Coalition And Floating Voter – Not Just General Election Buzz Words But Relevant To Lean Manufacturing Too

coalition blog graphic

By Andrew Nicholson, Managing Director of Nicholson Consultancy Ltd

With British politics moving away from three main parties and fragmenting into much wider choice, the prediction is that this week’s election will end up with another coalition Government.

However, politics and governing a country are not the only arenas where a coalition framework can be adopted – Lean Manufacturing needs a ‘Guiding Coalition’ to succeed.

This is because the hardest aspect of creating a truly Lean organisation is creating the right culture – a positive “can do” approach that challenges accepted norms and continuously seeks a better way.

And the hardest step is always the first.

That’s why it’s essential to start working with the right people.

At the most senior level, top management must be committed to making Lean happen – there needs to be a critical mass; what Dr John Kotter calls the “Guiding Coalition”.

Once we have that commitment, we need to understand how people will react to change, and we need to know how we should manage them.

In any group of people faced with significant change, we can expect a whole range of responses. If we drew these on a graph, they’d often follow what statisticians call a “normal distribution”; more commonly described as a “bell curve” or 2:6:2 curve, as shown in the diagram.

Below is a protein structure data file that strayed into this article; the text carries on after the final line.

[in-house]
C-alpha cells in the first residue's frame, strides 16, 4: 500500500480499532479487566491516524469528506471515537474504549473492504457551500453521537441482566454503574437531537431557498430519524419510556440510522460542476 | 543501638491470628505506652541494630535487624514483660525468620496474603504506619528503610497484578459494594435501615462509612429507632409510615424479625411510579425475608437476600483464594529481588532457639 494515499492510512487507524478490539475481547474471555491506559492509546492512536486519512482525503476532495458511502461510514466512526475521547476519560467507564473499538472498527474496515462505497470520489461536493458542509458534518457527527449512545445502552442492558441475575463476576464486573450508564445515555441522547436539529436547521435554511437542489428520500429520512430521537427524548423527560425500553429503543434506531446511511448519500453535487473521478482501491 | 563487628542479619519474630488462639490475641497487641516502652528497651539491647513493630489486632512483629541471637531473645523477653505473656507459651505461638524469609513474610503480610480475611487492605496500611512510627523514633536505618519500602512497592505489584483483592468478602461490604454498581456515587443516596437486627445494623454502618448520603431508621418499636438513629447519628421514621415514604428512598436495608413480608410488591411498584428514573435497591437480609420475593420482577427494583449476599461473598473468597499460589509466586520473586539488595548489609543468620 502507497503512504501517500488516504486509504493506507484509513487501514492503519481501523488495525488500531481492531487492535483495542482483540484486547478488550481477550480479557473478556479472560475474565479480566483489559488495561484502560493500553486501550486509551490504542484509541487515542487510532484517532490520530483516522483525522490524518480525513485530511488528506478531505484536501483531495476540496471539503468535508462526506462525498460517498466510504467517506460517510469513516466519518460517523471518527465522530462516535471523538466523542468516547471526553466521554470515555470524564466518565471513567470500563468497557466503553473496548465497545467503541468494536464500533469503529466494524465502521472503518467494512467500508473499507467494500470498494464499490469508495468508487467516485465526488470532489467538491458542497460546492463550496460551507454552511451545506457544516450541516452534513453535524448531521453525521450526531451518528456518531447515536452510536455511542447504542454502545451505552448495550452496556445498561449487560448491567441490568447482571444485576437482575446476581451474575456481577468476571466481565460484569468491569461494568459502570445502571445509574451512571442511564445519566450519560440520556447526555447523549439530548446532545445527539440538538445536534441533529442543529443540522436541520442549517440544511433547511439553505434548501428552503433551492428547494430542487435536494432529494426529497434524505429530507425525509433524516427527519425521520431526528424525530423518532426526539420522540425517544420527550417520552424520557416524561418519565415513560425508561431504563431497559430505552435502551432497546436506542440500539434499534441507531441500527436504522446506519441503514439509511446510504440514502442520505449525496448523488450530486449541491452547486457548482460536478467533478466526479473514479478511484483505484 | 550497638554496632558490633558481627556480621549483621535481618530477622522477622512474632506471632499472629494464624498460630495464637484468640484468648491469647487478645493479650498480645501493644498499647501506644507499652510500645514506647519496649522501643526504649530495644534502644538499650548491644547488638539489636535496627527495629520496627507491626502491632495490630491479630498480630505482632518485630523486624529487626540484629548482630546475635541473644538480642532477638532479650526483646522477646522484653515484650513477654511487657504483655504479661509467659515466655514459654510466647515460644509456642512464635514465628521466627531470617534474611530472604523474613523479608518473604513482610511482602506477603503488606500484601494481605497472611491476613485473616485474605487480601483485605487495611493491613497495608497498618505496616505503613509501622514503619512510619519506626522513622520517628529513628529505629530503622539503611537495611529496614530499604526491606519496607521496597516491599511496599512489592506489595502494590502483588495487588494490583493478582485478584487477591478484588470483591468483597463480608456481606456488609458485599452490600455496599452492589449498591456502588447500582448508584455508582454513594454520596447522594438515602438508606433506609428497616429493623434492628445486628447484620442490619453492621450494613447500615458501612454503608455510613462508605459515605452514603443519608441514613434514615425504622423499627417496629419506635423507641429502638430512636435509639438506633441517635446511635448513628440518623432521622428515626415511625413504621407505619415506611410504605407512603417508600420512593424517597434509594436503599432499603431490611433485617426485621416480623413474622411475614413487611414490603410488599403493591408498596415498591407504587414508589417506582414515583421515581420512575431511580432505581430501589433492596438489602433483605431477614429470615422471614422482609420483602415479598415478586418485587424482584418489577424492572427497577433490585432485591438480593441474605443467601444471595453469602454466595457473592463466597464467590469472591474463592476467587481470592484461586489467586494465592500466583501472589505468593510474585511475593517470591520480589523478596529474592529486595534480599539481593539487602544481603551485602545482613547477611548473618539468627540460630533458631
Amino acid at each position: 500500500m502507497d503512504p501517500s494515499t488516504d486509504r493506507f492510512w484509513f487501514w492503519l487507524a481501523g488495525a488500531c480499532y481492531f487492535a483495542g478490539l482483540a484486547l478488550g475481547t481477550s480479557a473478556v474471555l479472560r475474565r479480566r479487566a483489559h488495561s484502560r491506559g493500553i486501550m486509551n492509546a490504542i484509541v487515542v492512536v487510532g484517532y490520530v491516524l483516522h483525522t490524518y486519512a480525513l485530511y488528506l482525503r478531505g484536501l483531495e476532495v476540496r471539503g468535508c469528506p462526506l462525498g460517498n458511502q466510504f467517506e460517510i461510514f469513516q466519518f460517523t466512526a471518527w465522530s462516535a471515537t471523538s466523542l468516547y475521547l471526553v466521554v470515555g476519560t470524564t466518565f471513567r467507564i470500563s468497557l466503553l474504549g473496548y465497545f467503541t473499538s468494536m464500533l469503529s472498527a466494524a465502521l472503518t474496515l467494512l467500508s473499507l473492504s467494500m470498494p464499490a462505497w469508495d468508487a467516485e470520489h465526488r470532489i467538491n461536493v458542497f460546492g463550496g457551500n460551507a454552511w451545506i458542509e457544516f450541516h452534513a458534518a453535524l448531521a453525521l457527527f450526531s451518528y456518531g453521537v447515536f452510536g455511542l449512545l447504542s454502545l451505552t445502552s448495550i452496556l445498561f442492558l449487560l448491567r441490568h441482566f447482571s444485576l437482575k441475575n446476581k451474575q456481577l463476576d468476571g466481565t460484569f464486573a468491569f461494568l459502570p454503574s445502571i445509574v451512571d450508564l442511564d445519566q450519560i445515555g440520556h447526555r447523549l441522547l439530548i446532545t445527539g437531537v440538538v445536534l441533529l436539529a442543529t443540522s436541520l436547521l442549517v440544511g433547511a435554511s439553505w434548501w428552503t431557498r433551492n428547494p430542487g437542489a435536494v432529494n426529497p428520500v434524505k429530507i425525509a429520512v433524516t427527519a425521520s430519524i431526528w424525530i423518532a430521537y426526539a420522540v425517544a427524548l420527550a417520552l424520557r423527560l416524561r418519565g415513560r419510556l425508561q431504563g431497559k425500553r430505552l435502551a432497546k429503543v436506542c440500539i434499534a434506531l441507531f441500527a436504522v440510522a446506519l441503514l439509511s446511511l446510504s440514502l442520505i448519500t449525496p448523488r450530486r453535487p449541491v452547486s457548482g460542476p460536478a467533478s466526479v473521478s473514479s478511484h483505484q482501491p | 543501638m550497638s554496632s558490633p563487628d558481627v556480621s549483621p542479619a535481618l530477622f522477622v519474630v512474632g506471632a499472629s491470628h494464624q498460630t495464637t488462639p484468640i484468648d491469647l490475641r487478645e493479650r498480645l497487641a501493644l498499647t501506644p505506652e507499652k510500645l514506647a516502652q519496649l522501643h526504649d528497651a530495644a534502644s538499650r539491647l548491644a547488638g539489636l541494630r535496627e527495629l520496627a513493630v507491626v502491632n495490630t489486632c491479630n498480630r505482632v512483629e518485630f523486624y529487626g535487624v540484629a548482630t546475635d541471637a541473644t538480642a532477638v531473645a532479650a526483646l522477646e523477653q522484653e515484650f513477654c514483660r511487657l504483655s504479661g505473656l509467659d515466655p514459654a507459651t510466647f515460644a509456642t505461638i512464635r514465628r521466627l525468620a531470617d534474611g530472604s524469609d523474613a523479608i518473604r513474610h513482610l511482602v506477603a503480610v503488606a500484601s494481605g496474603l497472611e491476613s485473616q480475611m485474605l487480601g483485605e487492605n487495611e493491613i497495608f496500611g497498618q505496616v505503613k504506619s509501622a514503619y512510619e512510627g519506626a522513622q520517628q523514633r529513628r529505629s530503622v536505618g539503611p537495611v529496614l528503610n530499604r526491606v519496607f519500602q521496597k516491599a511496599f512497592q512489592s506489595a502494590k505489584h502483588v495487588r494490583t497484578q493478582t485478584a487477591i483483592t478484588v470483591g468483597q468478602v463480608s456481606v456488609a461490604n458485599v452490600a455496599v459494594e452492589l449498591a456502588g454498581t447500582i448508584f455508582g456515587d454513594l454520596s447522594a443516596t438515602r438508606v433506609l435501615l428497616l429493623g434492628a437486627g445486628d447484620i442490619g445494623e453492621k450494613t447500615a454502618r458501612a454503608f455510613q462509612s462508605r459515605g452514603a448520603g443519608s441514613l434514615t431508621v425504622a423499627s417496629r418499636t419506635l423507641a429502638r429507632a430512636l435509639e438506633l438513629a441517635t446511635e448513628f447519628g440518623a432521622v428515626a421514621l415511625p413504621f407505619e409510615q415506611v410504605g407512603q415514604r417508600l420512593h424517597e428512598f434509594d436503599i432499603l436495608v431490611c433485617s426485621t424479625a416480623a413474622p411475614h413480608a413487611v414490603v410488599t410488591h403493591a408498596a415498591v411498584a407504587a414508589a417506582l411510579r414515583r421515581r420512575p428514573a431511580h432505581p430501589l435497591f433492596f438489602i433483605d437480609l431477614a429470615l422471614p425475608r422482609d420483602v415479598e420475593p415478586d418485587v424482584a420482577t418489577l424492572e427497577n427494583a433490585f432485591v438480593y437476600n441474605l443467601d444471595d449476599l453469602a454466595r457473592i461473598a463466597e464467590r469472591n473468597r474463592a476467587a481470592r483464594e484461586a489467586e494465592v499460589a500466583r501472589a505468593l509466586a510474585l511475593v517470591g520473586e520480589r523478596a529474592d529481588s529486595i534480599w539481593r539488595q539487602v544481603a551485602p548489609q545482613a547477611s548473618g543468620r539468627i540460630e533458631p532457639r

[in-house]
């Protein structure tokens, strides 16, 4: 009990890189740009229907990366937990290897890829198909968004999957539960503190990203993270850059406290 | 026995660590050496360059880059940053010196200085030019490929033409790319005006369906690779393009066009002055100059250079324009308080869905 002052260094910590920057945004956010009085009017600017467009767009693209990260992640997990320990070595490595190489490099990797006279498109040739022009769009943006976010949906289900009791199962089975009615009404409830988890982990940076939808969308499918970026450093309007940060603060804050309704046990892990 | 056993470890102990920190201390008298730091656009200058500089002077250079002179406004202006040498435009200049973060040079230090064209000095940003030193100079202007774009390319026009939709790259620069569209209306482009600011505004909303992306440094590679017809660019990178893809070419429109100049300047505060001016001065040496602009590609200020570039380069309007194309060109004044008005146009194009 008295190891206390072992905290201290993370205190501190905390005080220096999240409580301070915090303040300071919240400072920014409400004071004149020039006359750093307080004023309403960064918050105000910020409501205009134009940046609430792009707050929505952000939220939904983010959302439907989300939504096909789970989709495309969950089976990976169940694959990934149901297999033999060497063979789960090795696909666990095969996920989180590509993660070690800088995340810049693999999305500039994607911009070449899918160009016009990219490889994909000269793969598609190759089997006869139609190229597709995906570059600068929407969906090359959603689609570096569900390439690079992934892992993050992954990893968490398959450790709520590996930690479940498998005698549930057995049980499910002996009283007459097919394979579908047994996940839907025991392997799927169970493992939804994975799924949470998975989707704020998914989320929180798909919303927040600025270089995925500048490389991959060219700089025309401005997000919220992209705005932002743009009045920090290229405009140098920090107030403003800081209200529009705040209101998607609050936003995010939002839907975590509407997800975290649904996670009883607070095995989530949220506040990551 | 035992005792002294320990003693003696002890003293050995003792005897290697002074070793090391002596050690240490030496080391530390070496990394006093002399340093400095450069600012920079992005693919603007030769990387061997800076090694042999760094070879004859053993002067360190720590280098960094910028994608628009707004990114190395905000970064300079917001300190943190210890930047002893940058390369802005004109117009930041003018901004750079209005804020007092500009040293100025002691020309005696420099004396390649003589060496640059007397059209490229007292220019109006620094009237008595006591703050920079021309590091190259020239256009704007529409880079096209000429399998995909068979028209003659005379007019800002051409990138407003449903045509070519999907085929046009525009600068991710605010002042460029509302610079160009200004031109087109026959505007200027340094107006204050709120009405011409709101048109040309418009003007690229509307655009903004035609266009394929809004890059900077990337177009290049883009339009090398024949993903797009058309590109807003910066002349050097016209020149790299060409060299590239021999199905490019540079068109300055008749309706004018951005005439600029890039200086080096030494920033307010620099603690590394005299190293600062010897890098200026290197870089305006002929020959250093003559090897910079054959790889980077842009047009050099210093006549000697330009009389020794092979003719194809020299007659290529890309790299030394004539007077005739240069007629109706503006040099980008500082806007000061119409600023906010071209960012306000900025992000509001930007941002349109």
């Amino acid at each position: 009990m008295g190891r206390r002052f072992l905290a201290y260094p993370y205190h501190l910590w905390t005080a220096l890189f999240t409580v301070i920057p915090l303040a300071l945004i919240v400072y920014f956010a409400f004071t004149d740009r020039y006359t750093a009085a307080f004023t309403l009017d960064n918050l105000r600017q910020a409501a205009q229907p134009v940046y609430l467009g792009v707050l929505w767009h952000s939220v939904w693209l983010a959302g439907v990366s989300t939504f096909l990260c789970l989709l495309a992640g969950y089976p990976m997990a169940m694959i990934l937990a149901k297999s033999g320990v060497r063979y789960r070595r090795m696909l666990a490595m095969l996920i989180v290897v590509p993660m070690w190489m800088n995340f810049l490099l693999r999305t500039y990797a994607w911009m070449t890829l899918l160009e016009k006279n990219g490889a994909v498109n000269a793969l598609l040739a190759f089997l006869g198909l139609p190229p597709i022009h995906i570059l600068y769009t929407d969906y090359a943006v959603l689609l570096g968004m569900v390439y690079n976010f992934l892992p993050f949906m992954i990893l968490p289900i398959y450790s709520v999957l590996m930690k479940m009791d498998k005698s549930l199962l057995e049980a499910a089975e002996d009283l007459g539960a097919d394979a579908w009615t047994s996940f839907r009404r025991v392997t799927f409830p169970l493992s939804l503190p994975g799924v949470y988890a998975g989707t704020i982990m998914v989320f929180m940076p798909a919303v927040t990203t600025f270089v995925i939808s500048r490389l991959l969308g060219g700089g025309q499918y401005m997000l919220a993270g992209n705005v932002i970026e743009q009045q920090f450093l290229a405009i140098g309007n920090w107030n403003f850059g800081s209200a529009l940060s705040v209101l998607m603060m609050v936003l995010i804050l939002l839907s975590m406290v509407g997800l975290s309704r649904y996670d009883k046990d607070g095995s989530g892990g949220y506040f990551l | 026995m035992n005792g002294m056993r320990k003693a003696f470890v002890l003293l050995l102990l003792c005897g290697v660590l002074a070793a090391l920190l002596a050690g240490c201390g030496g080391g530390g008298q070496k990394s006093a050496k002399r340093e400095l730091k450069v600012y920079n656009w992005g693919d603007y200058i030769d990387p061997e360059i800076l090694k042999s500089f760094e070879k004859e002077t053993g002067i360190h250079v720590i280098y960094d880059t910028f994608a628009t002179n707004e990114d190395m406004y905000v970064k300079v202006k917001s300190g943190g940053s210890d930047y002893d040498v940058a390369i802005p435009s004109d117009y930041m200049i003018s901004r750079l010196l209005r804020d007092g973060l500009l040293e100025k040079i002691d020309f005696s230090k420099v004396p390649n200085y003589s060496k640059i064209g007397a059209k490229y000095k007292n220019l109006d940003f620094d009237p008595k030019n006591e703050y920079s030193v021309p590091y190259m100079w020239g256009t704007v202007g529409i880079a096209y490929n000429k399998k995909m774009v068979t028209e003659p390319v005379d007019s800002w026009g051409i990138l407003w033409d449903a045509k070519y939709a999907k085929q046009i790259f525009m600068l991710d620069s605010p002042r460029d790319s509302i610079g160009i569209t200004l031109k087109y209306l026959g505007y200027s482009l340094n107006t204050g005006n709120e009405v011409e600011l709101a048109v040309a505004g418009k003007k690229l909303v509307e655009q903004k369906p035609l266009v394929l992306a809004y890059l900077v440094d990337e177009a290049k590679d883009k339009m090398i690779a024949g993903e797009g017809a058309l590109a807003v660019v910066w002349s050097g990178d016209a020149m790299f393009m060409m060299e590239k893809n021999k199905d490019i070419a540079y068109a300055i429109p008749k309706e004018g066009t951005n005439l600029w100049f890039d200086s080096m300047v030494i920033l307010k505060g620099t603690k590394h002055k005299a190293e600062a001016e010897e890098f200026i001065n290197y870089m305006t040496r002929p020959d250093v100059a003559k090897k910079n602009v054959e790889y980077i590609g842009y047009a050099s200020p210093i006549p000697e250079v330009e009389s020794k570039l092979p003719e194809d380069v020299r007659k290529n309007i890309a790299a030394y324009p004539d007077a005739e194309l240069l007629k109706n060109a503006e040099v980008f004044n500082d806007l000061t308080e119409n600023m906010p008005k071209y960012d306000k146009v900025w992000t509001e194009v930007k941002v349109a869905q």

At the negative end of the curve we have a small number of people – typically 20% of the total – who actively oppose change. They’re sometimes referred to as the CAVE-dwellers: Completely Against Virtually Everything.

And keeping to the election analogy, in the middle we have the bulk of people, perhaps 60% – the “floating voters” who can be swayed in either a positive or a negative direction.

And over at the positive end of the spectrum we have another small group – typically 20% of the total – who are positive about change and at least prepared to give it a go.

Here’s the key point that many managers don’t understand: if you want to make change happen, work with the willing – the positive 10%.

These people are the Change Agents – at The Lean Consortium we call them the Lean Leaders – and they’re absolutely crucial to the success of Lean in any organisation.

These are the people that we work with to start the ball rolling, and get some “quick wins”. And this is what they look like:

• Keen to make a difference
• Accepts the need for change
• Eager to learn / seeks development opportunities
• Respected by peers and management
• Influential, with good people skills
• Able to overcome resistance and get things done

At the same time, it’s vital that you avoid getting bogged down with the CAVE-dwellers at the other end of the spectrum – these “energy vampires” can suck out every last ounce of positivity if you let them.

By all means listen to what they say – they just might have some good ideas – but don’t spend too much time with them, and don’t waste time trying to convert them to the cause. Your time is much better spent with the other folk.

By working with the willing you’ll find that life is a lot easier: you’ll get some “Quick Wins”, the “floating voters” will begin to get on board and you’ll build up the momentum that you need to sustain continuous improvement across the organisation.

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